After months of joint meetings between the Flood Prevention District Council and the U.S. Army Corps of Engineers, the levee improvement project is once again moving forward.
The project had been stalled since July 2012 when we learned that the original project schedule had already been delayed due to extensive design modifications the Corps was requesting related to the use of graded filters. This revelation resulted in the Levee Issues Alliance stopping the Countdown Clock activated on its website earlier that summer to track the project’s progress, in order to assess the extent and ramifications of the delays. At the Sept. 19th FPD Council meeting, we learned that the project team had come up with an alternative, more conventional project design that calls for the use of more relief wells and cutoff wells in the place of the controversial graded filters. The lack of consensus on the original design approach stemmed from the fact that the FPD Council designs are focused on reaching the FEMA-required 100-year flood protection mark, which will provide better protection than exists today and can be locally funded and completed by 2015, while the Corps’ ultimate goal is to improve the levees to the 500-year standard, a project they don’t currently have the funding to do.
The LIA has been meeting regularly with the FPD Council and the Corps of Engineers in an effort to gain the Corps’ approval on this alternative design plan and schedule and determine the final path forward for the work to continue on the locally funded project that will improve the levees to the 100-year flood protection level.
Major issues have now been resolved for the FPD Council’s bid package #2a, which is made up of a small pump station in the Fish Lake district, and a formal approval from the Corps is expected, as is approval of the 401 permit by the Illinois EPA. More importantly, a new project schedule has been finalized and agreed to by both parties. At the meeting facilitated the week of Jan. 20, 2013, by the Levee Issues Alliance, the Corps and the FPD Council committed to meeting the deadlines set forth for review and approval of each phase, so the required permits can be issued in time to meet the revised project completion date on our around January 20, 2015.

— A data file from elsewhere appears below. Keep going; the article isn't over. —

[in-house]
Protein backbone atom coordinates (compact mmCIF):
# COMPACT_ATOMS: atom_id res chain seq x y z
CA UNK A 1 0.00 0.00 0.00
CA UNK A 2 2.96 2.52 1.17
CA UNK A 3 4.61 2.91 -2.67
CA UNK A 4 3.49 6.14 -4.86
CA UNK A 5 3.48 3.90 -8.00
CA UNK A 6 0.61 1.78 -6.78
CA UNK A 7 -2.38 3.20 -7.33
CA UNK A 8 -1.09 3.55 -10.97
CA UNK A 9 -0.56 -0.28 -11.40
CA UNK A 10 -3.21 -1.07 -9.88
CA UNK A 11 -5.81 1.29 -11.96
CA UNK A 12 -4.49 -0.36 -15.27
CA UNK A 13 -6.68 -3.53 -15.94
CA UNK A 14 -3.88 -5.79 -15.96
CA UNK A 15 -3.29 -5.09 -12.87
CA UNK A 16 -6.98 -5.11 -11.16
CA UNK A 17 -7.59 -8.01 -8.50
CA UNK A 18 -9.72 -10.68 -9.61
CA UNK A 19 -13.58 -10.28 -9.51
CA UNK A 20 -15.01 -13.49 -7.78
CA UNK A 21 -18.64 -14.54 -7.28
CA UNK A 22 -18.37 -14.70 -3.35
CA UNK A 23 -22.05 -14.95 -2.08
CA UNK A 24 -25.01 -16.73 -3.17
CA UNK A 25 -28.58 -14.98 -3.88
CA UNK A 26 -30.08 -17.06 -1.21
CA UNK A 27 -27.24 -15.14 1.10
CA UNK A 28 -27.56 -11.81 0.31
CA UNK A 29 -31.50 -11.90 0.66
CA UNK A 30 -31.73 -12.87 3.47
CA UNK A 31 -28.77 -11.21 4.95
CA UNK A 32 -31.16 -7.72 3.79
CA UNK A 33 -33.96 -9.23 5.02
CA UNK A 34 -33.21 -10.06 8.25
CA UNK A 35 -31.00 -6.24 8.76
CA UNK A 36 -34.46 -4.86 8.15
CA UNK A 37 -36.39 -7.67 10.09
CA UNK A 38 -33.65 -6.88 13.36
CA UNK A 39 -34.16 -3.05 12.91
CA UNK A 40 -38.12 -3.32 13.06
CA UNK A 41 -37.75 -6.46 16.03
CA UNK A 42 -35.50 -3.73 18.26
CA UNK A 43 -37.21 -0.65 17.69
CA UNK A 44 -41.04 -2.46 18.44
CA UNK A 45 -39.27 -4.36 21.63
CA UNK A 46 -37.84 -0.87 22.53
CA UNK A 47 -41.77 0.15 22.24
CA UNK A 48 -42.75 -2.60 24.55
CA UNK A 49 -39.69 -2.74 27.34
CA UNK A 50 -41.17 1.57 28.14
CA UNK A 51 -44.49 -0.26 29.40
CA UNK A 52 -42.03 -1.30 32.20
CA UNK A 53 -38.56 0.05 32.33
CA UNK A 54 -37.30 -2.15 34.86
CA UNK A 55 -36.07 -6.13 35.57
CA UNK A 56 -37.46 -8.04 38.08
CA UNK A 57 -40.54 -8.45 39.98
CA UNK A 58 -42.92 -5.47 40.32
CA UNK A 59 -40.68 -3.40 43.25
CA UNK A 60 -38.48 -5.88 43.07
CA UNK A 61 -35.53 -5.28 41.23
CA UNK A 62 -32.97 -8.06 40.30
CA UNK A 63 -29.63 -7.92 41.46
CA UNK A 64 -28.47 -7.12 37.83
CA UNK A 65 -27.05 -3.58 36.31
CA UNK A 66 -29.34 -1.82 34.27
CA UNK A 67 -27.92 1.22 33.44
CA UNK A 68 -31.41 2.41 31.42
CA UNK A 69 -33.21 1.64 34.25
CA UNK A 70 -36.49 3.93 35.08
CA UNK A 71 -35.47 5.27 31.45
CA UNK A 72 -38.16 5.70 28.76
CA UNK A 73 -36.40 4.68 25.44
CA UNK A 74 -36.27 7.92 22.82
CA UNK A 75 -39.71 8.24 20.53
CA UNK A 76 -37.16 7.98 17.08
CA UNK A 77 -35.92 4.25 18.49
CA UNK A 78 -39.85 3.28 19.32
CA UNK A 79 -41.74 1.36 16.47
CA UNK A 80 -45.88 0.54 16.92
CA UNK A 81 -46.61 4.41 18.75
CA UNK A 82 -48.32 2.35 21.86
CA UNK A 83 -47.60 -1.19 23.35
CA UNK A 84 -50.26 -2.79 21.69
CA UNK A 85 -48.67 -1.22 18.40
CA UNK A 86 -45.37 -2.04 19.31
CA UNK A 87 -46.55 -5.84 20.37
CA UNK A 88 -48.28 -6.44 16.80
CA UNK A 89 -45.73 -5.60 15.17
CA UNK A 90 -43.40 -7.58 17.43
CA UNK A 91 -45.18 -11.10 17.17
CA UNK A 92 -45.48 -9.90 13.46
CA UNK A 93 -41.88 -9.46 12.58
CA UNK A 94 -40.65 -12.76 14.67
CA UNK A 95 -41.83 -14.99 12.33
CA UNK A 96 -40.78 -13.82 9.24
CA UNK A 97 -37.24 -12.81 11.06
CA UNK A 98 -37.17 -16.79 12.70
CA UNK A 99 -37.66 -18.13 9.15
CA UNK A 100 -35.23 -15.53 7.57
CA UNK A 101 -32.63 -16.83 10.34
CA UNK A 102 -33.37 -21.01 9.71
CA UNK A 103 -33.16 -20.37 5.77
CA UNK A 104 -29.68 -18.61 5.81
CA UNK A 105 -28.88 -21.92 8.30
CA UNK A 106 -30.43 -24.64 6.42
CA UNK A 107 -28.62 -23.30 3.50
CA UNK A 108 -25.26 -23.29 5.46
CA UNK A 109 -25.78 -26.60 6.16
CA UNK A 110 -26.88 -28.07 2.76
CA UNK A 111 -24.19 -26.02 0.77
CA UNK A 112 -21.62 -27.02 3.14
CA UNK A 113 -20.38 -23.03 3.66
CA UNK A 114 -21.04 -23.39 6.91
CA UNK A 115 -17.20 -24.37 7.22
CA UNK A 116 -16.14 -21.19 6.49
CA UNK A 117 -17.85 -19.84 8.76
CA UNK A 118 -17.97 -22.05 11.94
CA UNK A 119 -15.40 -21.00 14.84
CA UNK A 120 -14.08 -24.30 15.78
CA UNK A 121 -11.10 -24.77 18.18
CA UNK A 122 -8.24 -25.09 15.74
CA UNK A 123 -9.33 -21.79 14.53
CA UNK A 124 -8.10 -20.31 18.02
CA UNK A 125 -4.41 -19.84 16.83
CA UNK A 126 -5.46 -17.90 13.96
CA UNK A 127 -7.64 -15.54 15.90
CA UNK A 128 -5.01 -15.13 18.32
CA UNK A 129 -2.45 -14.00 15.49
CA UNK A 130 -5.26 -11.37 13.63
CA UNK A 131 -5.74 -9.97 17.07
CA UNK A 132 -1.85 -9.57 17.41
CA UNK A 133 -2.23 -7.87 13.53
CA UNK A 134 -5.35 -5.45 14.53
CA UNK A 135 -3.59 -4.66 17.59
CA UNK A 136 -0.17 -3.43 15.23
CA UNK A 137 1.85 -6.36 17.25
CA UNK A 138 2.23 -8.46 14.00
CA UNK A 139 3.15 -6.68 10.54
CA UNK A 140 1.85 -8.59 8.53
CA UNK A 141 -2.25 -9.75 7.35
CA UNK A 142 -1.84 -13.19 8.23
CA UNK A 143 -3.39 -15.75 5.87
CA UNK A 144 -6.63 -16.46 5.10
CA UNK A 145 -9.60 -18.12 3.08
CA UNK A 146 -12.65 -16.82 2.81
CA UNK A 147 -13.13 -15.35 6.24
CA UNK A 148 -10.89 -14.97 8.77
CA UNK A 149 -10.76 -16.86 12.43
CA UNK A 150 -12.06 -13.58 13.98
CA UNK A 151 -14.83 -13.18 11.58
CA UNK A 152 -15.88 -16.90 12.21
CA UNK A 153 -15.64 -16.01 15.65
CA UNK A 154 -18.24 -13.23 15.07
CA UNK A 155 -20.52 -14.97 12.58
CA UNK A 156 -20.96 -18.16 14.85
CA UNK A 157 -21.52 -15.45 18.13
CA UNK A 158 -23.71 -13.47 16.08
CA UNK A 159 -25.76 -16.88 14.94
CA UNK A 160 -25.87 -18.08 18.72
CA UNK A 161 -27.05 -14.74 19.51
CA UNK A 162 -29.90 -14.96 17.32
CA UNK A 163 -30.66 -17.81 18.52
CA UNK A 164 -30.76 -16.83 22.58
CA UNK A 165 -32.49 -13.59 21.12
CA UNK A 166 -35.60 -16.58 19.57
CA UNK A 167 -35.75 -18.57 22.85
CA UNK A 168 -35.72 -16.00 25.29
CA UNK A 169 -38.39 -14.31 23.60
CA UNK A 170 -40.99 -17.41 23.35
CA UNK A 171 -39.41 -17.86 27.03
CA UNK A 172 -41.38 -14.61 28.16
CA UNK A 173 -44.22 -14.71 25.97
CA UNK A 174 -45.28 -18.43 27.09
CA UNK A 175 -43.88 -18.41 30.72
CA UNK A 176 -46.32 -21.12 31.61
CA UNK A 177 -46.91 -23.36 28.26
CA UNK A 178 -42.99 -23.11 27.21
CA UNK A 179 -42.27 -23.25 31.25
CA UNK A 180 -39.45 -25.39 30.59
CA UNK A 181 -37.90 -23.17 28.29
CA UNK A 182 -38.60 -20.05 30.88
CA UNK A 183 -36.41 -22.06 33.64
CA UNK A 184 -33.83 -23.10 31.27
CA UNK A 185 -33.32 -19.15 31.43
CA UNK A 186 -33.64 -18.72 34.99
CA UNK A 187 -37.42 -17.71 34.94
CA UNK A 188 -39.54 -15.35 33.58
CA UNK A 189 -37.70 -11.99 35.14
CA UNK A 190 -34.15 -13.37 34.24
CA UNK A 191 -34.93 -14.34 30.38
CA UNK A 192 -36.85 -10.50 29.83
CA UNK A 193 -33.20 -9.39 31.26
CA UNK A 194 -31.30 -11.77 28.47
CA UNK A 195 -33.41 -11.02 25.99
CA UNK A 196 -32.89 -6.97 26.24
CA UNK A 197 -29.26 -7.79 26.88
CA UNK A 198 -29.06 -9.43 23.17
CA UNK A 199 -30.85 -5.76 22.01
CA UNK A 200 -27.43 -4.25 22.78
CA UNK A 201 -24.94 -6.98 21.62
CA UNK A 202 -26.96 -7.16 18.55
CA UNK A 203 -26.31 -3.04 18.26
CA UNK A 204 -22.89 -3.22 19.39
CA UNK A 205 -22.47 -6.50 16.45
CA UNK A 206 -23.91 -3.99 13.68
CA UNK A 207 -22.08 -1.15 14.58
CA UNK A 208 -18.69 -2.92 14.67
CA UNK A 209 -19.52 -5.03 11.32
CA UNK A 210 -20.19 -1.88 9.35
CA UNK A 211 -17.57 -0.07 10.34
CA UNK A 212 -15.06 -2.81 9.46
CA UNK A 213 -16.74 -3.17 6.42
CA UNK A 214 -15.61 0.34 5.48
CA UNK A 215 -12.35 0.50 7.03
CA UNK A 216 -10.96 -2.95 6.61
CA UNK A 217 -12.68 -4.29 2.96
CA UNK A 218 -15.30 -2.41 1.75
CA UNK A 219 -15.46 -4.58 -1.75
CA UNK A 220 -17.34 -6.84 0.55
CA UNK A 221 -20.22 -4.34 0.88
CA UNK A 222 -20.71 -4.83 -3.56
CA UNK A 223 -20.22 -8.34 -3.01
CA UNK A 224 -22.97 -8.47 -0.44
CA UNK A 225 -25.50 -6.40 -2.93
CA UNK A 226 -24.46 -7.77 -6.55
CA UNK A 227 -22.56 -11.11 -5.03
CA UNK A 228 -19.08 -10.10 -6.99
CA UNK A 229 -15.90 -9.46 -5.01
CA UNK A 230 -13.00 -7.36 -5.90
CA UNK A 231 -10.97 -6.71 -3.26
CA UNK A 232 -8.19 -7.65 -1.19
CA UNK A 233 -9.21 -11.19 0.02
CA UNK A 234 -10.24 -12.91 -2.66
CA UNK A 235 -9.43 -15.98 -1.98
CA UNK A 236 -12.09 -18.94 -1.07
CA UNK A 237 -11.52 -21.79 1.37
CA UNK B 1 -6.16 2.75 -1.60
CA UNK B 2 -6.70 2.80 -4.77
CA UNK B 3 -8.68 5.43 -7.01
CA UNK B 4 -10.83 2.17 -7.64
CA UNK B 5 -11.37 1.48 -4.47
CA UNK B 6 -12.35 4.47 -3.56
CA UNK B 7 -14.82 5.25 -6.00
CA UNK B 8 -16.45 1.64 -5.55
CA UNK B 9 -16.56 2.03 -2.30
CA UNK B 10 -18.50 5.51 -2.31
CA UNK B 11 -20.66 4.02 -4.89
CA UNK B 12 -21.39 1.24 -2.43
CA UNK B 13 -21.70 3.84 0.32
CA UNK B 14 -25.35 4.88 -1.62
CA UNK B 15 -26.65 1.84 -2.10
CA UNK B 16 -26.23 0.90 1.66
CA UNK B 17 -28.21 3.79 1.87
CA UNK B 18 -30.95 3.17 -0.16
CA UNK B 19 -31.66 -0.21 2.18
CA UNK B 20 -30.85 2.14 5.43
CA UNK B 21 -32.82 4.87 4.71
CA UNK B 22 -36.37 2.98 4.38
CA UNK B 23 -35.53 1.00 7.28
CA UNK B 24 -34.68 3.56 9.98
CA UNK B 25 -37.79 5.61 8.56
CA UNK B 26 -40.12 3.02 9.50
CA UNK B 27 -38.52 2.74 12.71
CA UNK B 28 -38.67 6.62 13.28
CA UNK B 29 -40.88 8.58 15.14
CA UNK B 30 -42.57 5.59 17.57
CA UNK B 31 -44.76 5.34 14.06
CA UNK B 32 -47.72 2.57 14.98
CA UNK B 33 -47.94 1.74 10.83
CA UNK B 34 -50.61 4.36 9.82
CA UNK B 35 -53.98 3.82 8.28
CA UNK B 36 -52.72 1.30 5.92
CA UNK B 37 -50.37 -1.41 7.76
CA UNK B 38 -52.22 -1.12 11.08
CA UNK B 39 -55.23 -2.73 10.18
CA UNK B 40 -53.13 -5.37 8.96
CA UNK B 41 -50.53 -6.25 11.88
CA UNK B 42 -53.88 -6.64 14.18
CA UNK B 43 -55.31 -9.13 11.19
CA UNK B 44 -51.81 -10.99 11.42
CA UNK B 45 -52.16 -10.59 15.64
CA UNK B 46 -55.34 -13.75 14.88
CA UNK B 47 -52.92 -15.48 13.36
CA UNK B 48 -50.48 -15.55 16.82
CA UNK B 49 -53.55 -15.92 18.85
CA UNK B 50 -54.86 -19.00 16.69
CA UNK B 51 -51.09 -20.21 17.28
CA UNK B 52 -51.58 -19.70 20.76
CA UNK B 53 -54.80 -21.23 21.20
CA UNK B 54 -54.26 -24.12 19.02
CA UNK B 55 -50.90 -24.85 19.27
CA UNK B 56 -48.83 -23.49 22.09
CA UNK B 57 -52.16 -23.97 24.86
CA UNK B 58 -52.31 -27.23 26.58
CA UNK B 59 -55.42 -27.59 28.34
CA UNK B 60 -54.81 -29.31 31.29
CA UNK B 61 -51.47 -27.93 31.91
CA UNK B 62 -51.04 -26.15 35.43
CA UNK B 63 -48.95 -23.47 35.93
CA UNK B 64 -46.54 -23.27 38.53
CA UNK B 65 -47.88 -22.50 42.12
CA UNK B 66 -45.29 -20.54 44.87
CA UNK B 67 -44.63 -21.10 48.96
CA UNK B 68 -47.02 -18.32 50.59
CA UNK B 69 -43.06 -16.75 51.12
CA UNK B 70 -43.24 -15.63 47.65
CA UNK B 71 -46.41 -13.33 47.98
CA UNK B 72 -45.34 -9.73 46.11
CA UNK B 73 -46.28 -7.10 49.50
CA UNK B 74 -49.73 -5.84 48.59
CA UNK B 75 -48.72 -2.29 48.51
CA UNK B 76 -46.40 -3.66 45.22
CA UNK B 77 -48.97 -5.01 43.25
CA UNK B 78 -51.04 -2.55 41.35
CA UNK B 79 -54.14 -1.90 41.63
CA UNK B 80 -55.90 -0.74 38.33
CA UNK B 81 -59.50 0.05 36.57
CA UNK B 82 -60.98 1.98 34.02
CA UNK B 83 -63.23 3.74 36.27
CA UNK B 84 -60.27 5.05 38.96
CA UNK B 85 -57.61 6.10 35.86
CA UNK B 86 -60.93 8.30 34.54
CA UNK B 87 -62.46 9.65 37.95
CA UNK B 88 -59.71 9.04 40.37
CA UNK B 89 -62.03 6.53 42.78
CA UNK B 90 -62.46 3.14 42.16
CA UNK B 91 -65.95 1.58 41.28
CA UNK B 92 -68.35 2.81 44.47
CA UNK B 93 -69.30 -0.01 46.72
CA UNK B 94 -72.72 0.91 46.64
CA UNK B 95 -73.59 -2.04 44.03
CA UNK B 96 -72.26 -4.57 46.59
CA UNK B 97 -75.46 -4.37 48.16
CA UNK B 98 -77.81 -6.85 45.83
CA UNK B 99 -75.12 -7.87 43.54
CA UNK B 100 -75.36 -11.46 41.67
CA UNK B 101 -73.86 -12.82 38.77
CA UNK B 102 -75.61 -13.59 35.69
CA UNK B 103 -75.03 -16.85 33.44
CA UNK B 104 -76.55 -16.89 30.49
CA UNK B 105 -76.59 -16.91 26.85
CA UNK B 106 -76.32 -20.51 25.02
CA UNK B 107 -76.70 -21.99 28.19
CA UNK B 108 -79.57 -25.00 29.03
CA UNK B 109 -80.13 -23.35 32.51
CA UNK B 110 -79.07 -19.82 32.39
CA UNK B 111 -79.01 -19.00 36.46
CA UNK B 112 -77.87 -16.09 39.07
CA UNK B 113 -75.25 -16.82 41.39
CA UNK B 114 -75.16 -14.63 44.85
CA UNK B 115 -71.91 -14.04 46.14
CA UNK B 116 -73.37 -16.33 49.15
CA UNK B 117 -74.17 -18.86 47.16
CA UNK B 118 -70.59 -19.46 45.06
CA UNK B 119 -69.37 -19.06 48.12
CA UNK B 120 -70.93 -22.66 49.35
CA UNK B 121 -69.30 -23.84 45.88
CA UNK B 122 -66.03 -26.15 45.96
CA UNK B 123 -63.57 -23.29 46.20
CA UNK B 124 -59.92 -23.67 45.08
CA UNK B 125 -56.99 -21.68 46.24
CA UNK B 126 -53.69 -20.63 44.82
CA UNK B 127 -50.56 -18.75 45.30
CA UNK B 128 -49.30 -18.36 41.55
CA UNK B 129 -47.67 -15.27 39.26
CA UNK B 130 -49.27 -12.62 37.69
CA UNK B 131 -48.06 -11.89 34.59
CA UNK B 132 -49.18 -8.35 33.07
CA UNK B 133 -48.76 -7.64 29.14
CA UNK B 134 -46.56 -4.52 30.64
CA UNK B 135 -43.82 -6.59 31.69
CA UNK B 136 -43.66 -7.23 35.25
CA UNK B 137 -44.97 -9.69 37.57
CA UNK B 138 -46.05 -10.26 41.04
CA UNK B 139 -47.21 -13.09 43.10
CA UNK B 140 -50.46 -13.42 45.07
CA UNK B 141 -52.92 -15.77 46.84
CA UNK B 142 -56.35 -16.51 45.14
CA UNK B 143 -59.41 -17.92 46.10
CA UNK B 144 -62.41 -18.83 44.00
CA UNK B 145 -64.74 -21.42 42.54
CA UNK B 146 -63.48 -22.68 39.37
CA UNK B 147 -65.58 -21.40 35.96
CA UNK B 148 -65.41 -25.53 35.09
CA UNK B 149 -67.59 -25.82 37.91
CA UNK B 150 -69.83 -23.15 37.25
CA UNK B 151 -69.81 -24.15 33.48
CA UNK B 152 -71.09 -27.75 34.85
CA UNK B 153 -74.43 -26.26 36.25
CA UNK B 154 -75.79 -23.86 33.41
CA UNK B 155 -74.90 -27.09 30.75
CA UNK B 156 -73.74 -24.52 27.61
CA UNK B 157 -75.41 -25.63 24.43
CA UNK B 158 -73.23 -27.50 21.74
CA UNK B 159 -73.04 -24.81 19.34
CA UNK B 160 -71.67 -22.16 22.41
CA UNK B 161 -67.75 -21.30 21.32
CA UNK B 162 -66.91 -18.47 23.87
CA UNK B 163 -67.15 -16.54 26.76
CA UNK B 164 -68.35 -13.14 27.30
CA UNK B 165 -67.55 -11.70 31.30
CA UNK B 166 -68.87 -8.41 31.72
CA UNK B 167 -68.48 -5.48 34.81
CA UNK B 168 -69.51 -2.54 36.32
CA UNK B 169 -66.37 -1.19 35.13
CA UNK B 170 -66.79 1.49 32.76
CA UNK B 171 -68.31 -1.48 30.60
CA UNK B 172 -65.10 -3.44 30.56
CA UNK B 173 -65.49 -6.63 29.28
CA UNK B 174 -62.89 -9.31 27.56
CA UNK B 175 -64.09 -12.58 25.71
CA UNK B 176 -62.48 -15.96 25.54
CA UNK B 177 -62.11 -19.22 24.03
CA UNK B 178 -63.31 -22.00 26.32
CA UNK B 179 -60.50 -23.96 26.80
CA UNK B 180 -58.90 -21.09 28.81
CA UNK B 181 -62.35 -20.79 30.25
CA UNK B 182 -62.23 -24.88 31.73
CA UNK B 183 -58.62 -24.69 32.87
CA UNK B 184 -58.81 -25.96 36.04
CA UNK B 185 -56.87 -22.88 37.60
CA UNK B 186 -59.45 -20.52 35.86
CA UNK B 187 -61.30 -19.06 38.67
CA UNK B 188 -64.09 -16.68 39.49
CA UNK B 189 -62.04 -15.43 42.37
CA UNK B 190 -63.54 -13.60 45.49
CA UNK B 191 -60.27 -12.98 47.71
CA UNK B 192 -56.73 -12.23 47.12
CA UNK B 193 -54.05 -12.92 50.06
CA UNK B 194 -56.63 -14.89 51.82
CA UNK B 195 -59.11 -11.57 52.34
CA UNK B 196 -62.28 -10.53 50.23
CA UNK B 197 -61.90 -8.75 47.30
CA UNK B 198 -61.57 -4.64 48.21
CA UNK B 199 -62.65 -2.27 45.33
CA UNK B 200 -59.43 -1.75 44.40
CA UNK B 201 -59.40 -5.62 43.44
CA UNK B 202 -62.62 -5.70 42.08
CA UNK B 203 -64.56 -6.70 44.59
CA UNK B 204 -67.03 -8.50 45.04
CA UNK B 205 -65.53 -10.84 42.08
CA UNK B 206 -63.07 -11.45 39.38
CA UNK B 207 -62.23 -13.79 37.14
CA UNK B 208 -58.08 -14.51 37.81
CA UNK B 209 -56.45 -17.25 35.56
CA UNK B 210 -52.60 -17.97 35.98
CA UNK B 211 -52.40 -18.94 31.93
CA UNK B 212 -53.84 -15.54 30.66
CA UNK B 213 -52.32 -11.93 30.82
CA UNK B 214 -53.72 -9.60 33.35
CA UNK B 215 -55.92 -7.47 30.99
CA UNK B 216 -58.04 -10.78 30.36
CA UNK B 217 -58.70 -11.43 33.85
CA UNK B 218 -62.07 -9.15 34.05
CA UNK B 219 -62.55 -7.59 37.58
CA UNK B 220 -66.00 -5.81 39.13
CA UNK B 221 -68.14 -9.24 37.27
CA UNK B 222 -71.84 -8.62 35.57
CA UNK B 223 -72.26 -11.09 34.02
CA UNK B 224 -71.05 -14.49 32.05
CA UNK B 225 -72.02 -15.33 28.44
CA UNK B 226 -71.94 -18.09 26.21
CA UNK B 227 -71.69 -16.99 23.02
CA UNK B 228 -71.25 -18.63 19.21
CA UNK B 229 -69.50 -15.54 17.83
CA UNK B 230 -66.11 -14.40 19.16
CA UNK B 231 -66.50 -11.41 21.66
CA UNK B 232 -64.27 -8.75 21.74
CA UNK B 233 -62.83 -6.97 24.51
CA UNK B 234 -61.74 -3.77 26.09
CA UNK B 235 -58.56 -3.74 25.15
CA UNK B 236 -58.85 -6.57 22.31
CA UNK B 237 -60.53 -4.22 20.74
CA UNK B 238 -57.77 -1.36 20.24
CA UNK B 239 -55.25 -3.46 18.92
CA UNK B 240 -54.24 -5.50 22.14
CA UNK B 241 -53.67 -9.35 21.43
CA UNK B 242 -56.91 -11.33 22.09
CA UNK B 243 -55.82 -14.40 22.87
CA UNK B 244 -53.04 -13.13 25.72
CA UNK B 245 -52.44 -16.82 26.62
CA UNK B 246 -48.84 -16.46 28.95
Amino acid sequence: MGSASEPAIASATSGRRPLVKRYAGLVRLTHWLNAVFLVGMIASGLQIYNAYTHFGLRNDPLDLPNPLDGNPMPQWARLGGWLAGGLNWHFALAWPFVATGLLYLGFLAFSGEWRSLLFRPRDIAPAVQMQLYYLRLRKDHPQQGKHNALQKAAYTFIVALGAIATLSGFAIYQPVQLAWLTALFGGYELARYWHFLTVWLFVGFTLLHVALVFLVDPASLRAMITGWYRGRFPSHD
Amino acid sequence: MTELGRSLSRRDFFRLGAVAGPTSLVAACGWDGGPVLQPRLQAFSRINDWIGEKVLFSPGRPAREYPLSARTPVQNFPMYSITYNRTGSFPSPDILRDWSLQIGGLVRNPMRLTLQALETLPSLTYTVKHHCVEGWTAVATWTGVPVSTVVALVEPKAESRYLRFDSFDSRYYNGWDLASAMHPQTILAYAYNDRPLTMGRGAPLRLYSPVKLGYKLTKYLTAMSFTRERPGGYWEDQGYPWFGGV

With news of this agreement, the Levee Issues Alliance reactivated the Countdown Clock and reaffirmed that it will continue to serve in a watchdog capacity and sound the alarm if it appears the project schedule is being threatened.
While FEMA now acknowledges that area levees are accredited as providing adequate flood protection (see the Milestones link below for details on the lawsuit that led to this pronouncement), the Agency is back at the drawing board working to revamp its re-mapping processes and intends to issue new maps at some point in the future. The Levee Issues Alliance remains committed to doing what it can to help ensure the levee improvement project stays on track and the levees can be re-accredited by FEMA in 2015.
For all the latest updates, visit www.floodpreventiondistrict.org.
(Last updated February 25, 2013)